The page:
Who Moved My Cheese?: An A-Mazing Way to Deal with Change in Your Work and in Your Life

Sold by Penguin
3,608
Free sample

THE #1 INTERNATIONAL BESTSELLER WITH OVER 10 MILLION COPIES IN PRINT!

A timeless business classic, Who Moved My Cheese? uses a simple parabel to reveal profound truths about dealing with change so that you can enjoy less stress and more success in your work and in your life.

It would be all so easy if you had a map to the Maze.
If the same old routines worked.
If they'd just stop moving "The Cheese."
But things keep changing...

Most people are fearful of change, both personal and professional, because they don't have any control over how or when it happens to them. Since change happens either to the individual or by the individual, Dr. Spencer Johnson, the coauthor of the multimillion bestseller The One Minute Manager, uses a deceptively simple story to show that when it comes to living in a rapidly changing world, what matters most is your attitude.

Exploring a simple way to take the fear and anxiety out of managing the future, Who Moved My Cheese? can help you discover how to anticipate, acknowledge, and accept change in order to have a positive impact on your job, your relationships, and every aspect of your life.
Read more

More by Spencer Johnson

See more

Reviews

3.7
3,608 total
Loading...

Additional Information

Publisher
Penguin
Read more
Published on
Sep 8, 1998
Read more
Pages
96
Read more
ISBN
9781101495872
Read more
Features
Read more
Language
English
Read more
Genres
Business & Economics / Human Resources & Personnel Management
Business & Economics / Workplace Culture
Self-Help / Self-Management / Stress Management
Read more
Content Protection
This content is DRM protected.
Read more
Eligible for Family Library

Reading information

Smartphones and Tablets

Install the Google Play Books app for Android and iPad/iPhone. It syncs automatically with your account and allows you to read online or offline wherever you are.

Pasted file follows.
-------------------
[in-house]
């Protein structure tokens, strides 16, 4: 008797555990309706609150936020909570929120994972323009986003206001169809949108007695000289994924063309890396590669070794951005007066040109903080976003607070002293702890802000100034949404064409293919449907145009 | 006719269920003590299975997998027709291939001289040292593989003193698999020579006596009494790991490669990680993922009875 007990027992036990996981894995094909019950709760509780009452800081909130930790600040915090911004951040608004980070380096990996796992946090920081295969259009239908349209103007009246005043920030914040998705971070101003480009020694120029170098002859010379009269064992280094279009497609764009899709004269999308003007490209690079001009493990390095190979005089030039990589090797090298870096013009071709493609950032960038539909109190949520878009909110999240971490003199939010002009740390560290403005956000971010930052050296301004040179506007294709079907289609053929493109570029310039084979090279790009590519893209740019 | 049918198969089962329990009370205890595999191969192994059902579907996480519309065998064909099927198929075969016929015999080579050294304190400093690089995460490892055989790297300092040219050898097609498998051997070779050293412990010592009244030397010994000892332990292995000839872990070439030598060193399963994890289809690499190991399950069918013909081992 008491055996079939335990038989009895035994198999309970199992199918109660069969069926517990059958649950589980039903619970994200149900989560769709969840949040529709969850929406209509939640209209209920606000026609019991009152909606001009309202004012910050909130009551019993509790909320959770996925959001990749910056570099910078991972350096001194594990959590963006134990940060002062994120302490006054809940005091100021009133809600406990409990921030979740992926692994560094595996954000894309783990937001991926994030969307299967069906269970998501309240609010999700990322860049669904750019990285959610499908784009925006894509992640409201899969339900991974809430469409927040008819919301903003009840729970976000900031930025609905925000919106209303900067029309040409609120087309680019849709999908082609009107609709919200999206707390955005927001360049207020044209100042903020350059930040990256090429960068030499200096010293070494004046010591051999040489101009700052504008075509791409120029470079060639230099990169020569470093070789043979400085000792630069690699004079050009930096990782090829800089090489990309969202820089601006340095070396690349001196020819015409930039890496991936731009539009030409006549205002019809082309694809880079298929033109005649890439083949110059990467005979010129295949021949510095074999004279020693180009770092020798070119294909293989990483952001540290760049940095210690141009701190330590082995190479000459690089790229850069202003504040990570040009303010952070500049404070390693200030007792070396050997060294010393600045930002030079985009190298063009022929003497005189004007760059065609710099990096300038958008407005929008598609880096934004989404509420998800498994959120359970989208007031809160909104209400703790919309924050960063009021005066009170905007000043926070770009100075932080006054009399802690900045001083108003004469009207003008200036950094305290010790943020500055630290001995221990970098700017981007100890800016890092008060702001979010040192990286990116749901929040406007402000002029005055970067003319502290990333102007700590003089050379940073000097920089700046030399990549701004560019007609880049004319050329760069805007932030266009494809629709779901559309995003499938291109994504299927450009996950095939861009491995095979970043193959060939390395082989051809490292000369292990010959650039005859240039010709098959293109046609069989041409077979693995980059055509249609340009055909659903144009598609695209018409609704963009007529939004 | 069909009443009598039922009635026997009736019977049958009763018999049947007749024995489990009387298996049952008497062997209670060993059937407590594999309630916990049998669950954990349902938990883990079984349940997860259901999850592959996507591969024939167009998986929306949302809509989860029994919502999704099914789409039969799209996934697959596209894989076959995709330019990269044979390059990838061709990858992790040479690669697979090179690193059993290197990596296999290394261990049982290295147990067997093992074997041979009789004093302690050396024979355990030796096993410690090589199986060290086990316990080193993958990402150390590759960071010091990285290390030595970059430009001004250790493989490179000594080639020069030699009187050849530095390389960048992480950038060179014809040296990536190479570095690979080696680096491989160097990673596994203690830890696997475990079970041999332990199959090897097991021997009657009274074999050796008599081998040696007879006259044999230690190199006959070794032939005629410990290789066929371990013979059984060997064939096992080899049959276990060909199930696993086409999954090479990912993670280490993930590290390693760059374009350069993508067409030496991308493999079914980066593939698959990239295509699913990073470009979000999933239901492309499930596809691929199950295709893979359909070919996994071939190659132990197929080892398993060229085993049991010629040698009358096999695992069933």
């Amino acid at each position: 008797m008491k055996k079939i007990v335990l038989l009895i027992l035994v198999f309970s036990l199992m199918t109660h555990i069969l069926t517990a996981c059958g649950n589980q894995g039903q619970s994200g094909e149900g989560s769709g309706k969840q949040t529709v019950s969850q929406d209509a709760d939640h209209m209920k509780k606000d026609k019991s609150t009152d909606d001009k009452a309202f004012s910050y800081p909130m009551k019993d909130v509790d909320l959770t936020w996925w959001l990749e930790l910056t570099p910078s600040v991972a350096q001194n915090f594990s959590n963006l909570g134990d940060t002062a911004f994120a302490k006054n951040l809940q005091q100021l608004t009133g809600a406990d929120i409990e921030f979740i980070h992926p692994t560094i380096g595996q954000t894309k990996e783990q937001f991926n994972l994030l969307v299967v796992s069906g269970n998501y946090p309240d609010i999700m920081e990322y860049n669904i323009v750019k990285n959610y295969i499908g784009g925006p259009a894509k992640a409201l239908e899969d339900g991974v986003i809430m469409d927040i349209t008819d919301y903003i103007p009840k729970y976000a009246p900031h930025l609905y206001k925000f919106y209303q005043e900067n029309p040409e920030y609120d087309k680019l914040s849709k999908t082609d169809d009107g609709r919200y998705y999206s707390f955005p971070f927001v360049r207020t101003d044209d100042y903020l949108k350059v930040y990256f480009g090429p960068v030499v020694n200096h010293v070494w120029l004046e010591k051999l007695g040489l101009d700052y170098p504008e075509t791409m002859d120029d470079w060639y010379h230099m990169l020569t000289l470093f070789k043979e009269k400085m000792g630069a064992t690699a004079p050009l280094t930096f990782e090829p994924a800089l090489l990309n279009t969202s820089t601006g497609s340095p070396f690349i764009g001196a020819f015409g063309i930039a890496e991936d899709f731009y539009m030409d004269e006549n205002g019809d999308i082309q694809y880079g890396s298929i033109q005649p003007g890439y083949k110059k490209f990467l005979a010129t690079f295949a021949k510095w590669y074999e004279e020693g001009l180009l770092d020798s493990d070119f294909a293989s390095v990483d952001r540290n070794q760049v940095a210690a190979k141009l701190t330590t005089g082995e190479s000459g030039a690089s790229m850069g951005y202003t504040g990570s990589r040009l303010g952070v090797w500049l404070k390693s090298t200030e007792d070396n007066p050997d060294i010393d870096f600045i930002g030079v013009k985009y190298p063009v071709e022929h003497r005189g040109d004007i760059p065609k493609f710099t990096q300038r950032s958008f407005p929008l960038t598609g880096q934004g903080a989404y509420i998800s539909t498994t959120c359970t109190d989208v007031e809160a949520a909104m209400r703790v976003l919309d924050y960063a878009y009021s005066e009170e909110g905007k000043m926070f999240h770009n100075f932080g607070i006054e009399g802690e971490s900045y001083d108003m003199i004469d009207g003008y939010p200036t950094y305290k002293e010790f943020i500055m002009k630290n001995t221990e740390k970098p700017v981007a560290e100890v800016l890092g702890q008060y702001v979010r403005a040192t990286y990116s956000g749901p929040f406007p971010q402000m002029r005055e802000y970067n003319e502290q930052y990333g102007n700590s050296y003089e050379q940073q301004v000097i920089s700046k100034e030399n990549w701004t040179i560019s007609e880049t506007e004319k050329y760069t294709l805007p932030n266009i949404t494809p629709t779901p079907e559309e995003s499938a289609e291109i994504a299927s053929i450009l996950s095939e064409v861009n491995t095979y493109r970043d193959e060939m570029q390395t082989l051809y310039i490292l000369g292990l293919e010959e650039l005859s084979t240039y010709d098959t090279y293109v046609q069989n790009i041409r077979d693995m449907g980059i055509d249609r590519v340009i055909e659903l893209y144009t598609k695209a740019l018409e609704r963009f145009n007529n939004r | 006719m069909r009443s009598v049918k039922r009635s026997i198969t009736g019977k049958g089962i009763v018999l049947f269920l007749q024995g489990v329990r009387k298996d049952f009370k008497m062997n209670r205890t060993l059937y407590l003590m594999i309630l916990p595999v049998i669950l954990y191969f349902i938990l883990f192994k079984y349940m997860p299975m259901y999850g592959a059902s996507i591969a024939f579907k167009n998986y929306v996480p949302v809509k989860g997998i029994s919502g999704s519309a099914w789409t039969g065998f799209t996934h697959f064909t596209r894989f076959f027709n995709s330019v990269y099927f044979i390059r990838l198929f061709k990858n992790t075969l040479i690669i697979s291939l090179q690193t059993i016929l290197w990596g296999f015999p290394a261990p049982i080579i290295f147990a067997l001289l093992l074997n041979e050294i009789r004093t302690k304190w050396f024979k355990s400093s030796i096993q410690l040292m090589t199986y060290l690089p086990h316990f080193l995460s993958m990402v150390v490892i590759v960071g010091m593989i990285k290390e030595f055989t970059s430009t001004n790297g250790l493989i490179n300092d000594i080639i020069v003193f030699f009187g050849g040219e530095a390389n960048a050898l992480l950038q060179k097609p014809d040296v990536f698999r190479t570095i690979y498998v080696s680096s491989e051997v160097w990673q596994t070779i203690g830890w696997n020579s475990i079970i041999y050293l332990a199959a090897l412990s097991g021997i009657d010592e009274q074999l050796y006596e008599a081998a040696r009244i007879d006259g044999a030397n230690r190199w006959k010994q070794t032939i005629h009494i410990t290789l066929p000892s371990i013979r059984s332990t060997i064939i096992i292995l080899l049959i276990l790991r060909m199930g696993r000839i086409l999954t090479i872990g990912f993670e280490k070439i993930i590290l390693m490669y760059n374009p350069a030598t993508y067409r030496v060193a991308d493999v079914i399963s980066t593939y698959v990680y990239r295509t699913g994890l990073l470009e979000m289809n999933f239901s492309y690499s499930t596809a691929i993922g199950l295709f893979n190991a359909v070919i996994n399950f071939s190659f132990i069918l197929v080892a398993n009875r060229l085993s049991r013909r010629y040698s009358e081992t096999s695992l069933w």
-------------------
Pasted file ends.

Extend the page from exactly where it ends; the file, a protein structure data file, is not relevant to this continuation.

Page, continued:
Laptops and Computers

You can read books purchased on Google Play using your computer's web browser.

eReaders and other devices

To read on e-ink devices like the Sony eReader or Barnes & Noble Nook, you'll need to download a file and transfer it to your device. Please follow the detailed Help center instructions to transfer the files to supported eReaders.
Jim Collins
The Challenge
Built to Last, the defining management study of the nineties, showed how great companies triumph over time and how long-term sustained performance can be engineered into the DNA of an enterprise from the verybeginning.

But what about the company that is not born with great DNA? How can good companies, mediocre companies, even bad companies achieve enduring greatness?

The Study
For years, this question preyed on the mind of Jim Collins. Are there companies that defy gravity and convert long-term mediocrity or worse into long-term superiority? And if so, what are the universal distinguishing characteristics that cause a company to go from good to great?

The Standards
Using tough benchmarks, Collins and his research team identified a set of elite companies that made the leap to great results and sustained those results for at least fifteen years. How great? After the leap, the good-to-great companies generated cumulative stock returns that beat the general stock market by an average of seven times in fifteen years, better than twice the results delivered by a composite index of the world's greatest companies, including Coca-Cola, Intel, General Electric, and Merck.

The Comparisons